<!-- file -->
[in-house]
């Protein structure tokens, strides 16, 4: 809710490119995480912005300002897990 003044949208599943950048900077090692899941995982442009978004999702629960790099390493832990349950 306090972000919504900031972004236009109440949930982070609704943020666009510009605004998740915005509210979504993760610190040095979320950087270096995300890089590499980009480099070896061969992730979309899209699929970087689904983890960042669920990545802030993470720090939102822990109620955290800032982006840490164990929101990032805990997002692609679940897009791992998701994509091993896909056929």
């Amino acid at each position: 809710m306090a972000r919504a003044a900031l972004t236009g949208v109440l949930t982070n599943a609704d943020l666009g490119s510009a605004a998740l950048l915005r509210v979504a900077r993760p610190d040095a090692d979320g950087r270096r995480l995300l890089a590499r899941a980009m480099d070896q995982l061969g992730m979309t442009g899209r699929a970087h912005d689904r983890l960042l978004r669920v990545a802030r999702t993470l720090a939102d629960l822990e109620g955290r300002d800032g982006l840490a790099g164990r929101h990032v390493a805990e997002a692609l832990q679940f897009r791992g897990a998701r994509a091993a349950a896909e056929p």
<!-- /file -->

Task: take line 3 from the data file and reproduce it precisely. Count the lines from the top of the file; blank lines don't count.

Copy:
């Amino acid at each position: 809710m306090a972000r919504a003044a900031l972004t236009g949208v109440l949930t982070n599943a609704d943020l666009g490119s510009a605004a998740l950048l915005r509210v979504a900077r993760p610190d040095a090692d979320g950087r270096r995480l995300l890089a590499r899941a980009m480099d070896q995982l061969g992730m979309t442009g899209r699929a970087h912005d689904r983890l960042l978004r669920v990545a802030r999702t993470l720090a939102d629960l822990e109620g955290r300002d800032g982006l840490a790099g164990r929101h990032v390493a805990e997002a692609l832990q679940f897009r791992g897990a998701r994509a091993a349950a896909e056929p």